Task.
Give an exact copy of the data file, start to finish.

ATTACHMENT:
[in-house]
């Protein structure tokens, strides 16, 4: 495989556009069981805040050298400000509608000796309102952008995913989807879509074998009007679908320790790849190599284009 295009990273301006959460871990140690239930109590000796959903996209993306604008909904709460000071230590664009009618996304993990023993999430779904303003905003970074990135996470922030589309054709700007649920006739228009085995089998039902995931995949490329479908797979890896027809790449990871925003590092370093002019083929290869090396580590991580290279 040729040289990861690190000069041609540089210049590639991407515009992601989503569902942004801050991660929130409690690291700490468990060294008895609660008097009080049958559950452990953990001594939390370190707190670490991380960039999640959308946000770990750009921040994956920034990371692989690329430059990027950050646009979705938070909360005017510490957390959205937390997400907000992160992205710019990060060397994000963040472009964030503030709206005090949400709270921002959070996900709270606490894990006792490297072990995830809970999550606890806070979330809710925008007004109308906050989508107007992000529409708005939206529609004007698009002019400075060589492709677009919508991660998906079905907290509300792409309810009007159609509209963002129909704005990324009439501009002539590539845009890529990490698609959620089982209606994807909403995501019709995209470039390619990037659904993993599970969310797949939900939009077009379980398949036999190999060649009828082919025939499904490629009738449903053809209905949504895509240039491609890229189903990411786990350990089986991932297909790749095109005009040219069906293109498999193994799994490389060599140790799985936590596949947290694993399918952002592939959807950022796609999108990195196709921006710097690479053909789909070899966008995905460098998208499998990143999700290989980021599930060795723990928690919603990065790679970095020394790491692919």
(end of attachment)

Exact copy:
[in-house]
């Protein structure tokens, strides 16, 4: 495989556009069981805040050298400000509608000796309102952008995913989807879509074998009007679908320790790849190599284009 295009990273301006959460871990140690239930109590000796959903996209993306604008909904709460000071230590664009009618996304993990023993999430779904303003905003970074990135996470922030589309054709700007649920006739228009085995089998039902995931995949490329479908797979890896027809790449990871925003590092370093002019083929290869090396580590991580290279 040729040289990861690190000069041609540089210049590639991407515009992601989503569902942004801050991660929130409690690291700490468990060294008895609660008097009080049958559950452990953990001594939390370190707190670490991380960039999640959308946000770990750009921040994956920034990371692989690329430059990027950050646009979705938070909360005017510490957390959205937390997400907000992160992205710019990060060397994000963040472009964030503030709206005090949400709270921002959070996900709270606490894990006792490297072990995830809970999550606890806070979330809710925008007004109308906050989508107007992000529409708005939206529609004007698009002019400075060589492709677009919508991660998906079905907290509300792409309810009007159609509209963002129909704005990324009439501009002539590539845009890529990490698609959620089982209606994807909403995501019709995209470039390619990037659904993993599970969310797949939900939009077009379980398949036999190999060649009828082919025939499904490629009738449903053809209905949504895509240039491609890229189903990411786990350990089986991932297909790749095109005009040219069906293109498999193994799994490389060599140790799985936590596949947290694993399918952002592939959807950022796609999108990195196709921006710097690479053909789909070899966008995905460098998208499998990143999700290989980021599930060795723990928690919603990065790679970095020394790491692919």